On Brown Pride
I knew about my brownness from a very young age. In India, dark skin signifies poverty, labor, and ugliness. To my grandparents, I was, and still am, a “kalu,” a blackie. During my summers in India, my grandmother would apply creams and ointments to my face to make my skin lighter. She tried to limit the amount of time I played cricket and football; she said that I looked unclean. I rebelled against her; I tried to get my mother to make her stop. But my mother, a fair Indian, told me that “Ma (my grandmother) just wants you to look clean and healthy.” I wiped tears away from my eyes and scratched creams off of my face. I liked my dark skin; it made me look like my father, the best man I knew. When I spoke to him about it, he told me that I looked handsome, that I shouldn’t let my grandmother force me to put creams on my face if I didn’t want to.
“They’ve let the goras (white people, especially Britishers) into their minds,” he told me. I started to wear my brown skin as a badge of honor. It was proof to me that the British could never steal my Indian-ness. I began to feel a sense of pride, a sense of belonging, and a sense of kinship with other dark- skinned people. I kept all of this bottled up; I couldn’t make my opinions known; my respect for my elders was too great for me to ever overtly disagree with them. So I hid away when my relatives would do their “beauty” treatments; I even began playing cricket without my shirt on to get a little extra tan. I brought my pride back with me to the U.S. at the end of each summer. As I grew up, I realized that there was a lot of racial tension between white and brown people in my town. Many of my white peers, who were children of heroic firefighters, vilified brown people as sympathizers with Al Qaeda, and as a response to this, many of my brown friends began to white-wash themselves.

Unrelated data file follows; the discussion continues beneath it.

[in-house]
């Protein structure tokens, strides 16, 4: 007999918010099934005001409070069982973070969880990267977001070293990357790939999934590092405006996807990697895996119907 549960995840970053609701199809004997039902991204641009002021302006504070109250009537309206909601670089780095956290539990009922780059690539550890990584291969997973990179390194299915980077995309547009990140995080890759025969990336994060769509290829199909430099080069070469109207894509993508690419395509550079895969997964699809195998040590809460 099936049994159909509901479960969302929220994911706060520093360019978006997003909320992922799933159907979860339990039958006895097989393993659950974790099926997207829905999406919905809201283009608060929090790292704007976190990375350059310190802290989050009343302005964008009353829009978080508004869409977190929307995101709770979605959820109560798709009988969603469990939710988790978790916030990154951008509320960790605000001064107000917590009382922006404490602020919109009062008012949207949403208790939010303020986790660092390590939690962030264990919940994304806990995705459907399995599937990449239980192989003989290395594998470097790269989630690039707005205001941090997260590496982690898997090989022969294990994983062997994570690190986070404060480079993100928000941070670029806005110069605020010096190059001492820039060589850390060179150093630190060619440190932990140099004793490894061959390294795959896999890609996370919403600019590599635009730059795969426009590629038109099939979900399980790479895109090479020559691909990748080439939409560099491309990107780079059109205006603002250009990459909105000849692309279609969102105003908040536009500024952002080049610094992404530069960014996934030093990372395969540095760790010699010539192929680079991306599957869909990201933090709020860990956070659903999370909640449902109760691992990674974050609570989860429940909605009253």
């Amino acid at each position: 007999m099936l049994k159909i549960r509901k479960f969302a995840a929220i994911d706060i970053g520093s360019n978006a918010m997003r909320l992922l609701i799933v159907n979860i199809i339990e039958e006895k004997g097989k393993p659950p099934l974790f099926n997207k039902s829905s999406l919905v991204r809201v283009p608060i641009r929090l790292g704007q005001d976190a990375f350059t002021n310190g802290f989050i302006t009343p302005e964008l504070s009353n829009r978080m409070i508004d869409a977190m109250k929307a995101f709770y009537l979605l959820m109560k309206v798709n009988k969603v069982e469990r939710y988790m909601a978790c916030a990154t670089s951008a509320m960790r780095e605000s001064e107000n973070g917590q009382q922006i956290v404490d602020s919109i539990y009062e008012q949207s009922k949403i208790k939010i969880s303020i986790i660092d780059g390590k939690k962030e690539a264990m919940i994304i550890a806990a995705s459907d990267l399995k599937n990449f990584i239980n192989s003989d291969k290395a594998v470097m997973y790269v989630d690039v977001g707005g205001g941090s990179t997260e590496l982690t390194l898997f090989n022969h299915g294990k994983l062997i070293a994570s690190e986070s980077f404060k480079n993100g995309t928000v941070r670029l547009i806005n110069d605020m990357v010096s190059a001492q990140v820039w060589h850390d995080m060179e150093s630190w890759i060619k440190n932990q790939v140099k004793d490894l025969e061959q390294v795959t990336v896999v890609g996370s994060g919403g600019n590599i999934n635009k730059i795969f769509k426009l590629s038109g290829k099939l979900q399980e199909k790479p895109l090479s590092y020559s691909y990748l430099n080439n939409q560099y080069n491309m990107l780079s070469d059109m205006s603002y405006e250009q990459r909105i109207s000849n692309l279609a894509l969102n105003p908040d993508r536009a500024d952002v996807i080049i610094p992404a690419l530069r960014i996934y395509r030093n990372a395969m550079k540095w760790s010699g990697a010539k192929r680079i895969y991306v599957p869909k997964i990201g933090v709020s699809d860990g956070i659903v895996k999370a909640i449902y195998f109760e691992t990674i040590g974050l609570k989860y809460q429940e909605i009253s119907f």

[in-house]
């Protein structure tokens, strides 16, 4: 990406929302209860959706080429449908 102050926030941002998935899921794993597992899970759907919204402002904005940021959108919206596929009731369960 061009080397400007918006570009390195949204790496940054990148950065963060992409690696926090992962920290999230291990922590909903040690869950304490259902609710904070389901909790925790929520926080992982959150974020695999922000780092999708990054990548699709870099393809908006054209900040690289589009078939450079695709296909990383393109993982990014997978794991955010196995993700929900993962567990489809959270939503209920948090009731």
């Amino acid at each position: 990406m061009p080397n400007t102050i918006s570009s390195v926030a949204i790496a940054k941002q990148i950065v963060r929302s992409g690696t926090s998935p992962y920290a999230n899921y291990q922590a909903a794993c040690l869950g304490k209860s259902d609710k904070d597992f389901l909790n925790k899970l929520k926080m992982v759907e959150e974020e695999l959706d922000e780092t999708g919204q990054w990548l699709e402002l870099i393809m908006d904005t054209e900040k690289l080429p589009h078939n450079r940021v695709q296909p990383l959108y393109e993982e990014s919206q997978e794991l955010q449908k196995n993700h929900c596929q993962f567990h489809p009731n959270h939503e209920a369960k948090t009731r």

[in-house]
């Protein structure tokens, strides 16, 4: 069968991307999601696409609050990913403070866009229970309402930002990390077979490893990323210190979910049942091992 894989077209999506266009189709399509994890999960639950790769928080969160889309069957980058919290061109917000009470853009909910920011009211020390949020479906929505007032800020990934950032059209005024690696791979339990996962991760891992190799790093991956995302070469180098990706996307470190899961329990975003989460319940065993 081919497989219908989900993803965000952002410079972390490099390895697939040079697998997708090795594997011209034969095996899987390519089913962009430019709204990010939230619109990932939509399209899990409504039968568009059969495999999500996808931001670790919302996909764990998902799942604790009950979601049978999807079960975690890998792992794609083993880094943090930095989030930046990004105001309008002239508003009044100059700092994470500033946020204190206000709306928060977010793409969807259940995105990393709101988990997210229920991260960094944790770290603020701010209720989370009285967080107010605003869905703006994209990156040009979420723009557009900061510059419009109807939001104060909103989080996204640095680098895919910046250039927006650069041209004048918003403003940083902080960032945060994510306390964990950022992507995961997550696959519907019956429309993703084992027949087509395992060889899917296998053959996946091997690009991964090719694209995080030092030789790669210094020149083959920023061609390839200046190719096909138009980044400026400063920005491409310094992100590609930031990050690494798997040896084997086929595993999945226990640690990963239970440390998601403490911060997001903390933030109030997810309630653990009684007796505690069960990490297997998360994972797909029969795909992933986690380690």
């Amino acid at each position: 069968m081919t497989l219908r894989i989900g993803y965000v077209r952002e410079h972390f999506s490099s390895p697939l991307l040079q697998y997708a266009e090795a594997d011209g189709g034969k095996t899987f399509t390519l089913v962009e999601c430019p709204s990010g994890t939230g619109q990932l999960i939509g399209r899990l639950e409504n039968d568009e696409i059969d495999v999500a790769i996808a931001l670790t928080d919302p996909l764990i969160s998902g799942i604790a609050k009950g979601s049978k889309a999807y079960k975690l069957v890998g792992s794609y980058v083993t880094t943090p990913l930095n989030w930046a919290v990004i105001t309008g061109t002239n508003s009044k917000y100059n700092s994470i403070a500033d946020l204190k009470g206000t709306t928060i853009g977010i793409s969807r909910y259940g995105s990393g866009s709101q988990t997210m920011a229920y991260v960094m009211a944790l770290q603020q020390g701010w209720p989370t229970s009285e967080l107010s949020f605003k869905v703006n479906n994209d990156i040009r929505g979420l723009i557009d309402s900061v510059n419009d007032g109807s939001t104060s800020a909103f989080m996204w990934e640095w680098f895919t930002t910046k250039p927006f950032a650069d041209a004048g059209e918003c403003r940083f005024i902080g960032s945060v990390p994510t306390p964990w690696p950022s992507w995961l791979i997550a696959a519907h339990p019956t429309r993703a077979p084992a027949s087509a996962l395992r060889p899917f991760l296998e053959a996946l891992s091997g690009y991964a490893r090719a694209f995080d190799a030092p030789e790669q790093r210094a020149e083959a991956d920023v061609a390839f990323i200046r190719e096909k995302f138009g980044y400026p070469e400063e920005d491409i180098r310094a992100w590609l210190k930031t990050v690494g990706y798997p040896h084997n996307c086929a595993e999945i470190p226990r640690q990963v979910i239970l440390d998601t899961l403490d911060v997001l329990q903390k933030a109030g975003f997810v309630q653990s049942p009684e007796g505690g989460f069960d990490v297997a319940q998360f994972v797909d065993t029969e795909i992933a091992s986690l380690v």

When I would try to speak Hindi to them between classes they acted as if they didn’t hear me, and when I bumped Punjabi music through the streets of Hicksville, they were embarrassed for me. While most of my brown friends tried to distance themselves as much as possible from Indian culture, I did the opposite. I tried to think in Hindi instead of English; instead of buying lunch at school, I brought home-made roti and curry, which I ate unabashedly with my hands instead of utensils. I wore tantra T-shirts with Hindi sayings on them and even kurta pajama (formal Indian clothing) when I was feeling extra Indian. My friend Sandeep confronted me one day in Geometry. “Why you so odee with the Indian shit?” he asked me. “Probably because I’m Indian,” I replied. My friend’s words affected me, but I kept my chin high. I knew my father had my back, that he understood why I needed to proclaim my brownness to the world. And then one day, I returned home from school and saw my father putting fairness lotion on his face. I was shocked; I felt betrayed. “What are you doing?!” I demanded, with as much izzat (respect) as I could muster. “Baba (child), I just want to look clean for the party tonight,” he told me. I nodded, acting as if I understood, and went to my room. I paced for a bit and then looked in the mirror. I looked dirty.